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Paul commented on Universal Basic Income for All

Thank you Christophe. It seems the website is still under construction, I will follow it up closely.

To be frank, I am quite surprised by the lack of response this idea has gotten. Is the scope too large? Is the idea "not-feasible" enough? Since I wrote this post, I have looked up more sources. In particular, a 2015 book called "Basic Income in India: A transformative policy".
As we speak, there are many Indian villages going through Basic Income pilot programs and although the pilots only last on average one year, sometimes two, the outcomes of the individuals and thus their communities reveal significant positive changes. I would recommend anyone with the slightest interest in Basic income to check the book. 

Following the reading of this book, I not only feel inspired by the results but also feel there is a lot to be learned from those experiments that we could incorporate in our policies on tackling urban poverty and inequalities. 
The Basic Income policies rely on three key aspects: 1) Does it empower the well-being of the recipient? 2) Does it empower the economy sustainably? 3) Does it advance the emancipation of the individual (and that of the society)? This is crucial as we have to be constantly aware of whether a policy is really intended with those changes in mind, instead of favourising others interests (which is what subsidies tend to do)
 
Meanwhile, there are several other pilot project experiments on the Internet. Some of them are private (relying on contributions from the public; by grants) so it's an exciting time to be following this come alive. Peace to all.

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Paul commented on Universal Basic Income for All

Thank you Alisa. In fact, this is blog entry from one such beneficiary of basic income. Scott is able to sustain himself thanks to a basic income supported by his followers. His experience is valuable in understanding the day-to-day effect of BI.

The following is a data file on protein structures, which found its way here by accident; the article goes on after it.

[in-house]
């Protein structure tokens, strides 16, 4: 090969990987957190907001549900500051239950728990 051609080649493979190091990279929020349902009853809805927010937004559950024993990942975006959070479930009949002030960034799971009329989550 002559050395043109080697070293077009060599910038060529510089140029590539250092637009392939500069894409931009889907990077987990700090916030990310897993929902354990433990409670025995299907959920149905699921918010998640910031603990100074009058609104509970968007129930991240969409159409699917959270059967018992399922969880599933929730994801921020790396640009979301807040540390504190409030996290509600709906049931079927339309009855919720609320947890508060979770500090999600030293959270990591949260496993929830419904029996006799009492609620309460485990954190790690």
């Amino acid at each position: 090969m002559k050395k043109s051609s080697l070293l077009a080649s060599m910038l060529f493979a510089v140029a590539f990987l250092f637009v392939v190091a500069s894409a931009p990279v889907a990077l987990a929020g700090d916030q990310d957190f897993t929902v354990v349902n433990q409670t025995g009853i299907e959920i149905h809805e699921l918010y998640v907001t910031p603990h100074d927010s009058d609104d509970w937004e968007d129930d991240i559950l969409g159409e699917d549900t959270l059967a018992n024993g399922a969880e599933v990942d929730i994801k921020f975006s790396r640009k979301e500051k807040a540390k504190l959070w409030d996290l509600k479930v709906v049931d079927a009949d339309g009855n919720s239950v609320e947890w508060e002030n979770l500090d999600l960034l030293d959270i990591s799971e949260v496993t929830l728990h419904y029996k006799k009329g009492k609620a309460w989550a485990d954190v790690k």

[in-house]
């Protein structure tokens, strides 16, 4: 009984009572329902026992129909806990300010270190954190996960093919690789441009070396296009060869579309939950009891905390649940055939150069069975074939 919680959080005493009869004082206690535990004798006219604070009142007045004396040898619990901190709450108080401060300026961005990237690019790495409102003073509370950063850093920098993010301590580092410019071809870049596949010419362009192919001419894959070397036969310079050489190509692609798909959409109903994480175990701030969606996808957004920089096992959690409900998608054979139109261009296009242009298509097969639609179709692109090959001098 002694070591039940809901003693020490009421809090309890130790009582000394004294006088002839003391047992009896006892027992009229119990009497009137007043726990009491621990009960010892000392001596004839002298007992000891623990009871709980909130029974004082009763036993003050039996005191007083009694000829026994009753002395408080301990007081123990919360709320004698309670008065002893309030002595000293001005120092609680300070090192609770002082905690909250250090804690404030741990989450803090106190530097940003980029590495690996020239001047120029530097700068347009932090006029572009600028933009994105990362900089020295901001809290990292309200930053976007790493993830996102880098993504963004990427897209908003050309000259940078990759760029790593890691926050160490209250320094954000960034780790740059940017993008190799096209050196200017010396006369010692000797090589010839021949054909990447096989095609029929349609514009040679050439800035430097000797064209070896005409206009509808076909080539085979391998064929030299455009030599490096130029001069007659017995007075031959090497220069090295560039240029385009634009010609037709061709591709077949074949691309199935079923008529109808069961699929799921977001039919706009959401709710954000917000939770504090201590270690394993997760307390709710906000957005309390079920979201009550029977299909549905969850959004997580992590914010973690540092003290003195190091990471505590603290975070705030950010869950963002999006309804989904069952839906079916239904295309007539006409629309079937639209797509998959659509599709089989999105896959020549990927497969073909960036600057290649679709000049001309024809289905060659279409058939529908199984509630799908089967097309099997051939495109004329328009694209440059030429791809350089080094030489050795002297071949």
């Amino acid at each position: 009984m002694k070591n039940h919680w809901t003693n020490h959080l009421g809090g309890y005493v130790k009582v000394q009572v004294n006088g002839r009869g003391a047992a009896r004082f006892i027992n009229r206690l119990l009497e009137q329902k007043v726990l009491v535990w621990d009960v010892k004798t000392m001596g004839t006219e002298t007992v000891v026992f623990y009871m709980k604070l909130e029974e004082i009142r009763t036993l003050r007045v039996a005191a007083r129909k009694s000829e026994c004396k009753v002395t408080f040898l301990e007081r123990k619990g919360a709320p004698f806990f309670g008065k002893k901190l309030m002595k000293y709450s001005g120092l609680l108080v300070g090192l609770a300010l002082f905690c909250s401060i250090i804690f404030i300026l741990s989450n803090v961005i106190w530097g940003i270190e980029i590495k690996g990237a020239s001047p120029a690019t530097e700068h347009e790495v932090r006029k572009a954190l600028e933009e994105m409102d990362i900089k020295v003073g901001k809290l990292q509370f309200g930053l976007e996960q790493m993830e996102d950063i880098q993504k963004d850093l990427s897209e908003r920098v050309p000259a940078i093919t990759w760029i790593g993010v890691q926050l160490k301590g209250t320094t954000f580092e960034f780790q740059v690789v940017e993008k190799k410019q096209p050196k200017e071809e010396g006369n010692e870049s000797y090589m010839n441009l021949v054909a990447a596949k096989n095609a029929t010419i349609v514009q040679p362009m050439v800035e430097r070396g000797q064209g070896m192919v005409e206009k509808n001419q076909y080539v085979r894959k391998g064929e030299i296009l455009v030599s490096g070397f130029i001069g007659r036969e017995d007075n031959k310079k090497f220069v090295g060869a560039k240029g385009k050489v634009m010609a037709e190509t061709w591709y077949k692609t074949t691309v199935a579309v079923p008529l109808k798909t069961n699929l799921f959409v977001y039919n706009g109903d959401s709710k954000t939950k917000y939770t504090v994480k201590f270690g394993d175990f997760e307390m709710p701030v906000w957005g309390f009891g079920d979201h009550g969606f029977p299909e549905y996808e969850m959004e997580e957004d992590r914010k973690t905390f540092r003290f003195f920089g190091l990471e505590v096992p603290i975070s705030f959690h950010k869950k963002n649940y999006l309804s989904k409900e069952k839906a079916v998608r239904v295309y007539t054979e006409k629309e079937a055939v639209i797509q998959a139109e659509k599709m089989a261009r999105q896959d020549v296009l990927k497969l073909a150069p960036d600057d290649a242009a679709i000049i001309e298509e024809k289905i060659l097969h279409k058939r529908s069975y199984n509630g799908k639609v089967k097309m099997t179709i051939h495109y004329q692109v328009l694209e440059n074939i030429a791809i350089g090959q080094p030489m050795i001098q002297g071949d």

http://www.scottsantens.com/basic-income-observations-log-entry-one-security

Hi Ed,
Thank you for sharing your idea. I have a couple questions:

1. By tying yourself to a loan in exchange for education, how do you make sure that the borrower (student) isn't chained to the sponsor's financial interest.
1 bis. What is the incentive for creditors? What sort of return are we talking about (sweat equity, etc.)

2. What criteria is used to define “success”. Is a graduate whose able to find a job upon graduation considered successful? What if someone decides they want to change the field of studies halfway through?

3. What if the job is done out of necessity to pay the debts rather than out of a personal pursuit driven by passion ?

4. My concern is on putting pressure on people to find the job because they feel obligated to do so.

5. If the graduates aren’t able to find a job, how does that affect them and the creditor? What insurance do they both have?

Caveat: The nature of Work is under-going a transitional phase, automatization and globalization are constantly shifting the demand/needs for work. What we consider a valuable career today may not be applicable in a couple years.
I am a proponent for promoting education at low-cost with a no-strings-attached.
My concern is that I feel that help, driven by financial incentives, even if out of good intentions, may ultimately fail to accomplish its original intent: helping students to get an education leading to acquire the personal skills.

Lowering the cost of education should be done out of sense of collective responsibility. I think this is one of those situations where we have to Act, rather than consider all possibilities and act only then.
A better analogy would be the decision by the US to fight in Europe during WWII. There were many ways to assess whether the danger was worthwhile or not, but it should not be an action taken out of consideration of options, but rather an act done out of pure necessity.